Feds Oppose Sanctions of Lawyers|in Obama Immigration Policy Case

      BROWNSVILLE, Texas (CN) — The government claims a federal judge overstepped his authority when he ordered Justice Department attorneys to take ethics classes in the legal fight over President Barack Obama’s immigration policies.
     In a May 19 order, U.S. District Judge Andrew Hanen sanctioned Justice Department attorneys after finding that they lied to him about the government’s rollout of the policy changes.
     The Department of Homeland Security implemented Deferred Action for Childhood Arrivals (DACA) in 2012, and modified it in November 2014 to increase the number of people eligible.
     Hanen said he had examined the case record and transcripts from hearings in his Brownsville courtroom and found that, before he issued the injunction, Justice Department attorneys lied to him that U.S. Citizenship and Immigration Services hadn’t issued any three-year permits under the new DACA guidelines, when in fact they had granted more than 100,000 three-year permits.
     Under the judge’s sanctions, all Justice Department attorneys who practice in either federal or state court in one of the 26 plaintiff states must take at least three hours of annual ethics trainin for the next five years.
     The George W. Bush nominee further ordered Justice Department attorneys to file under seal a list of all the people in the 26 plaintiff states who received three-year DACA benefits from Nov. 20, 2014 to March 3, 2015.
     The government asked Hanen on Tuesday to stay the sanctions.
     “The government submits that the record, when viewed as a whole, does not support a clear and convincing finding that the government or its attorneys deliberately withheld information, or otherwise sought to mislead the court or the plaintiff states,” government attorney James Gilligan wrote in a memo in support of the stay motion.
     The price tag to comply with the order, which would fall to U.S. taxpayers, makes the sanctions a nonstarter, the government claims.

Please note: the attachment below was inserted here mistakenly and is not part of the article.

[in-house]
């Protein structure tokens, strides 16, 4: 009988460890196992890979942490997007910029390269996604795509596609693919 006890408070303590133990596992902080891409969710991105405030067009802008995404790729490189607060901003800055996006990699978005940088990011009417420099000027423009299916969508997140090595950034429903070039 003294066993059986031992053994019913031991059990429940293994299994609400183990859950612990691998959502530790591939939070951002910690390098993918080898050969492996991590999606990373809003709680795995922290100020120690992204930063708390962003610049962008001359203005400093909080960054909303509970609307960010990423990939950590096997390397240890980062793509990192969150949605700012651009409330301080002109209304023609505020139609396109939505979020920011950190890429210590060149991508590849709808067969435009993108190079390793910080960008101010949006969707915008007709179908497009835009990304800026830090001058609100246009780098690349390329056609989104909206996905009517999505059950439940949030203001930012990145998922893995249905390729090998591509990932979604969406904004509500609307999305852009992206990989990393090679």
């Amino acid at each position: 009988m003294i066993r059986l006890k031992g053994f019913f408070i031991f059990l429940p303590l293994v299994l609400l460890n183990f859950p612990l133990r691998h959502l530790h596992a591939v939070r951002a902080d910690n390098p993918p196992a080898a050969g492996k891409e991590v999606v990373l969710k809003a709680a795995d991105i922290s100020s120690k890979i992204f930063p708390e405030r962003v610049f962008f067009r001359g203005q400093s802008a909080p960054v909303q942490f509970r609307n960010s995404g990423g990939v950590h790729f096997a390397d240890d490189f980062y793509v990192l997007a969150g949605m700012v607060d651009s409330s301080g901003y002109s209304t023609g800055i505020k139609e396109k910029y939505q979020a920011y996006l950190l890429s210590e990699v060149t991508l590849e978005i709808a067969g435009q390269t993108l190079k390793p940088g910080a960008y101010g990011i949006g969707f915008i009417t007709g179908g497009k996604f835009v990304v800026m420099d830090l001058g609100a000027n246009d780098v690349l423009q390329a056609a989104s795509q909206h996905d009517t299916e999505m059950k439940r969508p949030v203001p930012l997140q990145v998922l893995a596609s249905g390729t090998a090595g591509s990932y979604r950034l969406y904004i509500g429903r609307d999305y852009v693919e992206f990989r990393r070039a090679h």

The ethics training could cost the Justice Department $8 million over five years, and it could cost $1 million to gather all the immigrant records that Hanen ordered to be handed over by June 10, according to the memo.
     “These losses of taxpayer funds and productivity can never be recouped,” the memo states.
     U.S. Citizenship and Immigration Services, or USCIS, was set to start taking applications for expanded DACA in February.
     The agency has not rescinded the three-year DACA permits that Hanen took issue with in his sanctions order, according to a spokeswoman.
     “USCIS has not taken any action on the approximately 108,000 three-year [employment authorization documents] that were approved and mailed by USCIS on or before the February 16, 2015, injunction date and that have never been returned or reissued by USCIS,” agency spokeswoman Carolyn Gwathmey said in an email.
     The Justice Department says in its memo that the plaintiff states have not shown any injury from the expanded DACA permits because “the third year still has not come into effect,” and any harm to the states “ultimately likely would be minimal given the ability of 2012 DACA recipients to request renewal of their terms whether they end after two or three years.”
     On the other hand, the government claims that requiring it to file the names and contact information of immigrants who received three-year permits “would be very likely to undermine individuals’ trust in DHS’s ability to maintain the confidentiality of personal information provided to it,” even though Hanen asked that the data be filed under seal.
     Citing the power the U.S. Constitution gives to the executive branch, government attorneys say Hanen’s order exceeded his authority and encroached on U.S. Attorney General Loretta Lynch’s authority to oversee litigation involving the United States.
     The separation of powers has been invoked by both sides in the case. Texas claims the Constitution gives Congress sole power to make such changes to immigration policy.
     The Obama administration claims the government doesn’t have the resources to deport all undocumented immigrants, and says the president’s policies are common-sense solutions to keep otherwise law-abiding families together in the country.
     Hanen set a hearing on the government’s stay motion for June 7. A U.S. Supreme Court ruling on an injunction that Hanen placed against the policies is expected later that month.
     The original DACA gave immigrants who came to the United States as kids, went to school and didn’t commit any serious crimes the chance to apply for two-year “lawful presence” rights to be free of deportation and obtain federal work permits.
     A Texas-led coalition of 26 states sued the federal government in December 2014 to block Obama’s executive actions that offered temporary relief from deportation to half of the estimated 11 million undocumented immigrants in the United States.

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